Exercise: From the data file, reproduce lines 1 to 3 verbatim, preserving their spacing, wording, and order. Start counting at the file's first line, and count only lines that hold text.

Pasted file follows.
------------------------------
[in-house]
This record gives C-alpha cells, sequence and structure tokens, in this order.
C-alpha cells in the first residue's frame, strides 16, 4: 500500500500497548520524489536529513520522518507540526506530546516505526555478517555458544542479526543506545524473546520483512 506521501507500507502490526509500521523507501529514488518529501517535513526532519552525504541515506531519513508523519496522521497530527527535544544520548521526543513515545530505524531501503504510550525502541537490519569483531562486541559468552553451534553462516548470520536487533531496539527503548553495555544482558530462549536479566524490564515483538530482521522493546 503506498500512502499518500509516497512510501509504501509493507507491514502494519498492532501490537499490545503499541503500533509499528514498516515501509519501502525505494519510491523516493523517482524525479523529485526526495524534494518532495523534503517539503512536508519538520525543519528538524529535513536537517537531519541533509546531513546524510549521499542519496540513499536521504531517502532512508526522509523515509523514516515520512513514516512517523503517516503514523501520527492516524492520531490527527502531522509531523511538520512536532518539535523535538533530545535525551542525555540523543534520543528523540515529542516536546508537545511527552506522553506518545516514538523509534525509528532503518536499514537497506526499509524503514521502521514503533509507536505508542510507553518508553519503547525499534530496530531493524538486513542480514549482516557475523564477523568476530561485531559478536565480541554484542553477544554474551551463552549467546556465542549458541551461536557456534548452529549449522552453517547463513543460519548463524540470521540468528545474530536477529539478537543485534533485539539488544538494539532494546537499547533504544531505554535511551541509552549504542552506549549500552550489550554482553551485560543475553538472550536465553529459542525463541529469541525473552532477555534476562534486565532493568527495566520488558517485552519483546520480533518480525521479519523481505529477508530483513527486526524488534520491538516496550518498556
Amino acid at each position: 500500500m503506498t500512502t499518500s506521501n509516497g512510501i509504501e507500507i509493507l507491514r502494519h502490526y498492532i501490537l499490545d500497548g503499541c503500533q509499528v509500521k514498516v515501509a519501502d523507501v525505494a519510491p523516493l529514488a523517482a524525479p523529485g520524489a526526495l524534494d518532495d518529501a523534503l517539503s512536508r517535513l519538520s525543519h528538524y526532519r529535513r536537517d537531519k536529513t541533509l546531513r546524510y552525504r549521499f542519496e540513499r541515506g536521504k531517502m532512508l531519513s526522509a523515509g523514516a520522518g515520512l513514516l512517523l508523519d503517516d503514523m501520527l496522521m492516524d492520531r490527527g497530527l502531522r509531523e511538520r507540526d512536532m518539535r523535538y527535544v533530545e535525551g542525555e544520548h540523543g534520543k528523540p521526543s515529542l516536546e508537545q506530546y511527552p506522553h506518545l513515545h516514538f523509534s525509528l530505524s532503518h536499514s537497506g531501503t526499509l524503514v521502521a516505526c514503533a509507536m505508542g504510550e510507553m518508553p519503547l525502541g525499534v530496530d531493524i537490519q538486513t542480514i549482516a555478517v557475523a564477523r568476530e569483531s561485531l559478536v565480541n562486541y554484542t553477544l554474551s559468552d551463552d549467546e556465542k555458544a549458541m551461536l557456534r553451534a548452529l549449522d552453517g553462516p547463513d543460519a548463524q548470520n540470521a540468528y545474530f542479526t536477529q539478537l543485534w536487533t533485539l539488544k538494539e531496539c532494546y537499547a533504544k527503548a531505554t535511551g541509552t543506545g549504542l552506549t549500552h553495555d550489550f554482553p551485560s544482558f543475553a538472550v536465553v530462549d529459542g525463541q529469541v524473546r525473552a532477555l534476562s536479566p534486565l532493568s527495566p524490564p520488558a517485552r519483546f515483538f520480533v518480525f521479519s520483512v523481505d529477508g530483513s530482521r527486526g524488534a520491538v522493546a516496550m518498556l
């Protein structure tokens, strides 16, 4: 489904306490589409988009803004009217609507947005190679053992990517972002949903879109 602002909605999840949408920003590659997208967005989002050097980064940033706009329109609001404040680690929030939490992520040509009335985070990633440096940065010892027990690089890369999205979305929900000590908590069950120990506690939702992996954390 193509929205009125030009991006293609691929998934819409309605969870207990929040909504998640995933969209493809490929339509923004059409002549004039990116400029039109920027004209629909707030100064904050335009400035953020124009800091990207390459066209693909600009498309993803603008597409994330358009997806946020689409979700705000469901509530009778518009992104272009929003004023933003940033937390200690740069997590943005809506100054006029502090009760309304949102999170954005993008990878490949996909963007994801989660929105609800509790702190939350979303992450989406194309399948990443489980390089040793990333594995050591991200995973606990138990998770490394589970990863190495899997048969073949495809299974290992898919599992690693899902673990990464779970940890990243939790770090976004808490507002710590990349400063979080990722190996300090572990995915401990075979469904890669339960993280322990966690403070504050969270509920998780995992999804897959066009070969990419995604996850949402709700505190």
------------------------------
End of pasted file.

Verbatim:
[in-house]
This record gives C-alpha cells, sequence and structure tokens, in this order.
C-alpha cells in the first residue's frame, strides 16, 4: 500500500500497548520524489536529513520522518507540526506530546516505526555478517555458544542479526543506545524473546520483512 506521501507500507502490526509500521523507501529514488518529501517535513526532519552525504541515506531519513508523519496522521497530527527535544544520548521526543513515545530505524531501503504510550525502541537490519569483531562486541559468552553451534553462516548470520536487533531496539527503548553495555544482558530462549536479566524490564515483538530482521522493546 503506498500512502499518500509516497512510501509504501509493507507491514502494519498492532501490537499490545503499541503500533509499528514498516515501509519501502525505494519510491523516493523517482524525479523529485526526495524534494518532495523534503517539503512536508519538520525543519528538524529535513536537517537531519541533509546531513546524510549521499542519496540513499536521504531517502532512508526522509523515509523514516515520512513514516512517523503517516503514523501520527492516524492520531490527527502531522509531523511538520512536532518539535523535538533530545535525551542525555540523543534520543528523540515529542516536546508537545511527552506522553506518545516514538523509534525509528532503518536499514537497506526499509524503514521502521514503533509507536505508542510507553518508553519503547525499534530496530531493524538486513542480514549482516557475523564477523568476530561485531559478536565480541554484542553477544554474551551463552549467546556465542549458541551461536557456534548452529549449522552453517547463513543460519548463524540470521540468528545474530536477529539478537543485534533485539539488544538494539532494546537499547533504544531505554535511551541509552549504542552506549549500552550489550554482553551485560543475553538472550536465553529459542525463541529469541525473552532477555534476562534486565532493568527495566520488558517485552519483546520480533518480525521479519523481505529477508530483513527486526524488534520491538516496550518498556